>>>example.objects.aggregate(Avg('age'))
{'age__avg': 25.0}
>>>example.objects.aggregate(Max('age'))
{'age__max': 50}
>>>example.objects.aggregate(Min('age'))
{'age__min': 20}
The aggregate() function works on the whole dataset only. Use annotate() instead of aggregate() if you want an average age group by city.

>>>example.objects.values('text').annotate(Sum('age'))
<QuerySet [{'text': 'new text', 'age__sum': 50}, {'city': 'city2', 'world say hello': 25}, {'city': 'new one', 'age__sum': 35}]>
Also, we can sort a queryset using order_by().

>>>example.objects.values('text').annotate(total_age=Sum('age')).order_by('-total_age')
<QuerySet [{'text': 'new one', 'total_age': 35}, {'city': 'world say hello', 'total_age': 25}, {'city': 'new text', 'total_age': 50}]>
We coul rename the default name of the aggregation function. Here, I have changed name total_age and used order_by on total_age. ‘-total_age’ is used for descending order.

Usually, in the database, we use the ‘HAVING’ clause with the group by queries. In the Django, we can use filter() function.

>>>example.objects.values('text').annotate(total_age=Sum('age')).filter(total_age__gt=20).order_by('-total_age')
<QuerySet [{'text': 'new one', 'total_age': 35}, {'text': 'world say hello', 'total_age': 25}]>
In the output, new text with a total_age 50 does not exist because of the filter.

Complex filters with Q objects

Q objects are used for AND, OR and NOT operations. Q objects provide complete control over the where clause of the query.

AND
‘&’ is used for OR operation between 2 Q expressions.

>>>example.objects.filter(Q(text='new text') & Q(age=25)).values('id','text','age')
<QuerySet []>

>>>example.objects.filter(Q(text='new text') & Q(age=20)).values('id','text','age')
<QuerySet [{'id': 1, 'text': 'new text', 'age': 50}]>
This ORM will find all users with text=new text and age= 25.

OR
‘|’ is used for OR operation between 2 Q expressions.
>>>example.objects.filter(Q(text='new text') | Q(age=25)).values('id','text','age')
<QuerySet [{'id': 1, 'text': 'new text', 'age': 50}, {'id': 2, 'text': 'world say hello', 'age': 25}]>
This ORM will find all users having text=new text or age= 25.

NOT
‘~’ is used for OR operation between 2 Q expressions.
>>>example.objects.filter(Q(text='new text') & ~Q(age=50)).values('id','text','age')
<QuerySet []>

>>>example.objects.filter(Q(text='new text') & ~Q(age=50)).values('id','text','age')
<QuerySet [{'id': 2, 'text': 'world say hello', 'age': 25}]>
The query will find all users with text=worlds say hello and age is other than 50.

F() Expressions

In the Django QuerySet API, F() expressions are used to refer to model field values directly in the database.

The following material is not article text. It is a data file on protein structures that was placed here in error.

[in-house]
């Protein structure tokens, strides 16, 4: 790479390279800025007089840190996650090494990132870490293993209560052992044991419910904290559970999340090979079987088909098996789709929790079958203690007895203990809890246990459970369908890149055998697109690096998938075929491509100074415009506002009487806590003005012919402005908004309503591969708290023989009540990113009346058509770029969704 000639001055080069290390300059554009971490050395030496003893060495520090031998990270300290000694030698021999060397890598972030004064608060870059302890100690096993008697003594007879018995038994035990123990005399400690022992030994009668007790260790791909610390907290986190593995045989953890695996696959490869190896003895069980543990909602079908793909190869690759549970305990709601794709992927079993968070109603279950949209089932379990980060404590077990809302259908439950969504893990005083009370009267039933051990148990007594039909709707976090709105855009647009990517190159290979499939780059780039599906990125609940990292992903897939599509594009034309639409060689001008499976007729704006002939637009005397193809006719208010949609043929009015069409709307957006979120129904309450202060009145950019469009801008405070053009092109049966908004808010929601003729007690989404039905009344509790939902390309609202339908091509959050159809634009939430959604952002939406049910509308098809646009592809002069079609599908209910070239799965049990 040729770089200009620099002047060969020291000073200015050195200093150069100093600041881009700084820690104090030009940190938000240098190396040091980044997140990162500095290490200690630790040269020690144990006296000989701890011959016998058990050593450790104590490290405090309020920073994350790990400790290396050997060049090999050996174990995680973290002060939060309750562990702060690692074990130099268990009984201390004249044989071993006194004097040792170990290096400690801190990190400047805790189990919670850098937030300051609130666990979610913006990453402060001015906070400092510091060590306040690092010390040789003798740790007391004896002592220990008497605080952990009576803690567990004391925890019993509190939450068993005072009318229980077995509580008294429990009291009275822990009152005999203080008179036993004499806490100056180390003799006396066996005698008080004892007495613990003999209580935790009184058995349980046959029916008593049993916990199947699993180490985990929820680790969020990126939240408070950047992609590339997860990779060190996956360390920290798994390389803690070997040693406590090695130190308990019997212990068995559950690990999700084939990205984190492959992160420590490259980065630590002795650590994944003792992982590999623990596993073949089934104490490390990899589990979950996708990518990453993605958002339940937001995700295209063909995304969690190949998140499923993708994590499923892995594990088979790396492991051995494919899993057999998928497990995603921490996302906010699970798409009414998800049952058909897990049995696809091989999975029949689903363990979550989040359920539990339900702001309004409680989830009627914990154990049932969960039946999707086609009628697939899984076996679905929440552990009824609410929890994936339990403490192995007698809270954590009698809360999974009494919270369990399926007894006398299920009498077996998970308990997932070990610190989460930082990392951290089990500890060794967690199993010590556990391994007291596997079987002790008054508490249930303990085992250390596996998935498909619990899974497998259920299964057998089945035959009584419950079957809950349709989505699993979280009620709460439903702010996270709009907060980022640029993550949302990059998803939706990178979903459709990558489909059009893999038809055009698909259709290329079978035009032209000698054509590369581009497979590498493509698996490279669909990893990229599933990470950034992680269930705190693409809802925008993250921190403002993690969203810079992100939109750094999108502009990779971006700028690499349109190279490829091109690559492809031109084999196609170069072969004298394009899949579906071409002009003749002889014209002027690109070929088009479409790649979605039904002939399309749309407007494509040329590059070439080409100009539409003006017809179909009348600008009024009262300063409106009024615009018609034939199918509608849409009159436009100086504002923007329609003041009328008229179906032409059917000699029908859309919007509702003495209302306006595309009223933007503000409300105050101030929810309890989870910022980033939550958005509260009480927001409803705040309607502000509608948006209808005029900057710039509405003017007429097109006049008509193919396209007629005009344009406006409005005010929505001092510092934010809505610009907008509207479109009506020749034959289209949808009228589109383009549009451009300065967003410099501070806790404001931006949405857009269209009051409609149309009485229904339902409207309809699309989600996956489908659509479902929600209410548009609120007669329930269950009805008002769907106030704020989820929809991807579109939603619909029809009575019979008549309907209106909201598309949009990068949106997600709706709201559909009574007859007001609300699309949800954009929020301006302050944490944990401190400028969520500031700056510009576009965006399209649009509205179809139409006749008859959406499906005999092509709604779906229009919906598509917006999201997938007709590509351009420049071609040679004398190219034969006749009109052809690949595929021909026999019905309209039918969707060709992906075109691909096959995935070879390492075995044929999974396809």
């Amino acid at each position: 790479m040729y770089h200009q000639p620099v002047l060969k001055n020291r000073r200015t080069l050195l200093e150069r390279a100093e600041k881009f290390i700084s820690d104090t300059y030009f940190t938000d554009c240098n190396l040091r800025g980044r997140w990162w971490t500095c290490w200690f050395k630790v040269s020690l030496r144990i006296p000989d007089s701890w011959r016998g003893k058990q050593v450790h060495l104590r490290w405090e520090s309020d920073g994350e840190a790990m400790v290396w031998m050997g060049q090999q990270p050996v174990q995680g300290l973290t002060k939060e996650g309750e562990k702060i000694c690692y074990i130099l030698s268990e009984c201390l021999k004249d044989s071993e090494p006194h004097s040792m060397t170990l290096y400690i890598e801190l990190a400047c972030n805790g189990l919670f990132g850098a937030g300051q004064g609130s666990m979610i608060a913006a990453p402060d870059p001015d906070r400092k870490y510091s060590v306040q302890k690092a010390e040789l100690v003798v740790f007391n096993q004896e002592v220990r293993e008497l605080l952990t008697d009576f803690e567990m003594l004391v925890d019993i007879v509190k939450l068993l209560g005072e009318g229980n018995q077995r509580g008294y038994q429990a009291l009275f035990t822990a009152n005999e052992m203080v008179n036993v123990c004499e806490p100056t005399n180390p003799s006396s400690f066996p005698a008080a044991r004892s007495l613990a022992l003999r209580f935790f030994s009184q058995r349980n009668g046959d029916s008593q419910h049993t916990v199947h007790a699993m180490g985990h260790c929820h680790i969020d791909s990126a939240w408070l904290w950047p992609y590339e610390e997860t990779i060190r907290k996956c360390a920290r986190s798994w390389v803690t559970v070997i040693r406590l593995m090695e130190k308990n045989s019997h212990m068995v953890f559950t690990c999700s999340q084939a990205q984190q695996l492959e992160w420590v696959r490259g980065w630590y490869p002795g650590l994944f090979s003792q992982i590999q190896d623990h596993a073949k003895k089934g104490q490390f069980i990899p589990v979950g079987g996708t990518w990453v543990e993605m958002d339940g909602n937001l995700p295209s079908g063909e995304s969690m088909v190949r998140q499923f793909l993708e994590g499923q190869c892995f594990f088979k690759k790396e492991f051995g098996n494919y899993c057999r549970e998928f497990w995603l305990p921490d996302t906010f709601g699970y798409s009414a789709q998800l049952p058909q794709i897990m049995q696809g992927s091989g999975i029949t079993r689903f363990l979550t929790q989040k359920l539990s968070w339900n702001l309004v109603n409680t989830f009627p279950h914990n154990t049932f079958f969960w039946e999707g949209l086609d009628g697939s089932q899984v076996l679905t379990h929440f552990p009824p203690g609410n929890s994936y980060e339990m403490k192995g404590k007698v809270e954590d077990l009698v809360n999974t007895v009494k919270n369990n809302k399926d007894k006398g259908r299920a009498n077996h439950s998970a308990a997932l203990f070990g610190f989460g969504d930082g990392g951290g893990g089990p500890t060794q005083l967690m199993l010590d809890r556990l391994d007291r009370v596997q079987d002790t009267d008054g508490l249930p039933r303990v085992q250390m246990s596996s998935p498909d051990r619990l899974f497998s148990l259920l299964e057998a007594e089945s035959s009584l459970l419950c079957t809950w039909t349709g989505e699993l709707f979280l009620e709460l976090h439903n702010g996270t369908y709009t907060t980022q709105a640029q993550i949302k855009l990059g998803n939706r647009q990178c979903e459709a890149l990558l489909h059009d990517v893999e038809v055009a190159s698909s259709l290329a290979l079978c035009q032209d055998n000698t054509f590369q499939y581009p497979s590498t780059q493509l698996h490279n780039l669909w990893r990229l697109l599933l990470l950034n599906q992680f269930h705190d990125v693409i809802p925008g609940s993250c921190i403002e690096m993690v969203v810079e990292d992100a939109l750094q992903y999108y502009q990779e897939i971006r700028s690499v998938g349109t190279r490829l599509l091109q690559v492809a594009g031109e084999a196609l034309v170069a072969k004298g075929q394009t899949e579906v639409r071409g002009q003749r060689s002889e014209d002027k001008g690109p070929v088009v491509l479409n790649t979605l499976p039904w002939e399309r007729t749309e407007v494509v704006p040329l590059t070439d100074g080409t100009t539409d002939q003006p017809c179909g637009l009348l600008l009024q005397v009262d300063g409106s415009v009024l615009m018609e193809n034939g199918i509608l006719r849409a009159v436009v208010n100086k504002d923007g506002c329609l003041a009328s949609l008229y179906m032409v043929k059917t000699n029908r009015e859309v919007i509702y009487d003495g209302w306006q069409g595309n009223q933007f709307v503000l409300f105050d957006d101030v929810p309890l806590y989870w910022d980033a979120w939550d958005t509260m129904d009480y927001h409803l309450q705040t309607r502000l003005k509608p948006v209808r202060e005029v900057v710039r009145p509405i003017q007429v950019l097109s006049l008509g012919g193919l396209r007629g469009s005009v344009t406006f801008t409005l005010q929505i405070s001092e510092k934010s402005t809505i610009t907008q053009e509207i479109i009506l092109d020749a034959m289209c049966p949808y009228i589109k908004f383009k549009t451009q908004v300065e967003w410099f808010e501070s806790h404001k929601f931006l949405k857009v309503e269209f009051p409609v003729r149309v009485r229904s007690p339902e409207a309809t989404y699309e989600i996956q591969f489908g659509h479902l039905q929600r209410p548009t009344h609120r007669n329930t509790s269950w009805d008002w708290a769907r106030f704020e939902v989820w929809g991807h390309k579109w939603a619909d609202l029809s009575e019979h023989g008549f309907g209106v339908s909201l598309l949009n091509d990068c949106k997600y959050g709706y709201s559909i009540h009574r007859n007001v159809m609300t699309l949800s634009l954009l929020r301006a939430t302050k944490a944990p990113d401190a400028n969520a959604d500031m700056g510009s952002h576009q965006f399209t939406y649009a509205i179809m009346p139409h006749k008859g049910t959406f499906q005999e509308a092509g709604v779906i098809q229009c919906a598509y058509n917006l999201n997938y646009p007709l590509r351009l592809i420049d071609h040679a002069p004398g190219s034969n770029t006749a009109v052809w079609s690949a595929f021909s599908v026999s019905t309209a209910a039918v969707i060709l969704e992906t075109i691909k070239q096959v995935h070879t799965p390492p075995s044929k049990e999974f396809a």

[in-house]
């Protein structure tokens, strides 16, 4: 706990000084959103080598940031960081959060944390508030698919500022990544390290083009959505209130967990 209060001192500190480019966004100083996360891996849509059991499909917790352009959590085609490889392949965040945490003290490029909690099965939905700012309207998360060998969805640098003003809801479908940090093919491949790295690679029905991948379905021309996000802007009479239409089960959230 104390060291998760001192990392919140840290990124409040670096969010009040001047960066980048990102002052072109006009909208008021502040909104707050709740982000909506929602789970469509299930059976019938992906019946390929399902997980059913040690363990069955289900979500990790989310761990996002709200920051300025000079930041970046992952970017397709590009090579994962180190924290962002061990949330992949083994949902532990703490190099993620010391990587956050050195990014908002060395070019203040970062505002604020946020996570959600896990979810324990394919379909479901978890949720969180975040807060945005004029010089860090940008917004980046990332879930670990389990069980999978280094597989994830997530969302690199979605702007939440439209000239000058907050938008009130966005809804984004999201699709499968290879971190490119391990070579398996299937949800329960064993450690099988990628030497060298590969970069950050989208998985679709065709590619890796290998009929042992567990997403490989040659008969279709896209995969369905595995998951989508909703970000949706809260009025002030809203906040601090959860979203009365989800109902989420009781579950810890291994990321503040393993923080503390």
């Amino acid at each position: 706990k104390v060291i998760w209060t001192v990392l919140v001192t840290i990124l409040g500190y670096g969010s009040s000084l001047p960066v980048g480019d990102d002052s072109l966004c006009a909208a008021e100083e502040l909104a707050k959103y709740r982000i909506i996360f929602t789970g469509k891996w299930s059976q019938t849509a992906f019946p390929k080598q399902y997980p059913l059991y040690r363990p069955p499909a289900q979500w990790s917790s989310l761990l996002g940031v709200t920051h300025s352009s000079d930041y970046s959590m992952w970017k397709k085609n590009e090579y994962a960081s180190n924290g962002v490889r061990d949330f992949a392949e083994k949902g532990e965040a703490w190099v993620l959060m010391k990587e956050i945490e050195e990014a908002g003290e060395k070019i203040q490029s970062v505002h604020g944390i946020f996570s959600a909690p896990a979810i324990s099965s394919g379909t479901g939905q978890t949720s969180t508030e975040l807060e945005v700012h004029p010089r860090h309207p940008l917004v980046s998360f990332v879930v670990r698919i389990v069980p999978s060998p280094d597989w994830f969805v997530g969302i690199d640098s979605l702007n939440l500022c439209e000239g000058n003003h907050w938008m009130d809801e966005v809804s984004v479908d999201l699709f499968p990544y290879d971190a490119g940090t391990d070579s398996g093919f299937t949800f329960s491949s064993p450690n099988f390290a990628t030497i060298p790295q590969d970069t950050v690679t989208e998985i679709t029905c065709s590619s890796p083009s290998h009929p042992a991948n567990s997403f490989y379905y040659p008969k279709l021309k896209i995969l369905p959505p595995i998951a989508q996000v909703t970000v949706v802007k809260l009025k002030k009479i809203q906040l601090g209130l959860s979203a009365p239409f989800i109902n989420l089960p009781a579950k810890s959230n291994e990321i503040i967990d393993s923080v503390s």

>>>example.objects.annotate(new_age=F('age')*2).values('id','age','new_age')
<QuerySet [{'id': 1, 'age': 50, 'new_age': 100}, {'id': 2, 'age': 25, 'new_age': 50}, {'id': 3, 'age': 35, 'new_age': 70}]>
We can also use F() expression in the filter.

>>>example.objects.filter(id__lt=F('age')).values('id','age')
<QuerySet [{'id': 1, 'age': 50}, {'id': 2, 'age': 25}, {'id': 3, 'age': 35}]>

>>>example.objects.filter(id__gt=F('age')).values('id','age')
<QuerySet []>

Update values used in django ORM

Performs an SQL update query for all the your fields, and returns the number of rows matched (which may not be equal to the number of rows updated if some rows already have the new value).

For example, multiple age column value with 2.

>>>example.objects.update(age=F('age')*2)
3
>>>example.objects.values('id','age')
<QuerySet [{'id': 1, 'age': 100}, {'id': 2, 'age': 50}, {'id': 3, 'age': 70}]>
We can update a single object also.

>>>value=example.objects.get(id=1)
>>>value.age =100
>>>value.save()

Delete object

Performs an SQL delete query on all the rows in the queryset and returns the number of objects deleted and a dictionary with the number of deletions per object type.

Delete a single object
>>>value=example.objects.get(id=1)
>>>value.delete()
(1, {'django_orms.example': 1})
Delete multiple objects
>>>example.objects.all().delete()
(2, {'django_orms.example': 2})
By default, Django’s ForeignKey emulates the SQL constraint ON DELETE CASCADE— in other words, any objects with foreign keys pointing at the objects to be deleted will be deleted along with them. We can set the on_delete behavior in the models.

RELATION BETWEEN DJANGO ORM AND SQL



Here we told you about relation between SQL and Django ORM , we have to know how these things different and help us to understand them both and make easy to understand us and use in our django projects.




If you are migrating to Django from another MVC framework, chances are you already know SQL.

CREATE TABLE Example (
id int,
name varchar(50),
age int NOT NULL,
gender varchar(10),
);
The same table is modeled in Django as a class which inherits from the base Model class. The ORM creates the equivalent table in the database or you could say django model.

class example(models.Model):
       name = models.CharField(max_length=50, blank=True)
      age = models.IntegerField()
      gender = models.CharField(max_length=10, blank=True)
The most used data types are:

SQL
Django
INT
IntegerField()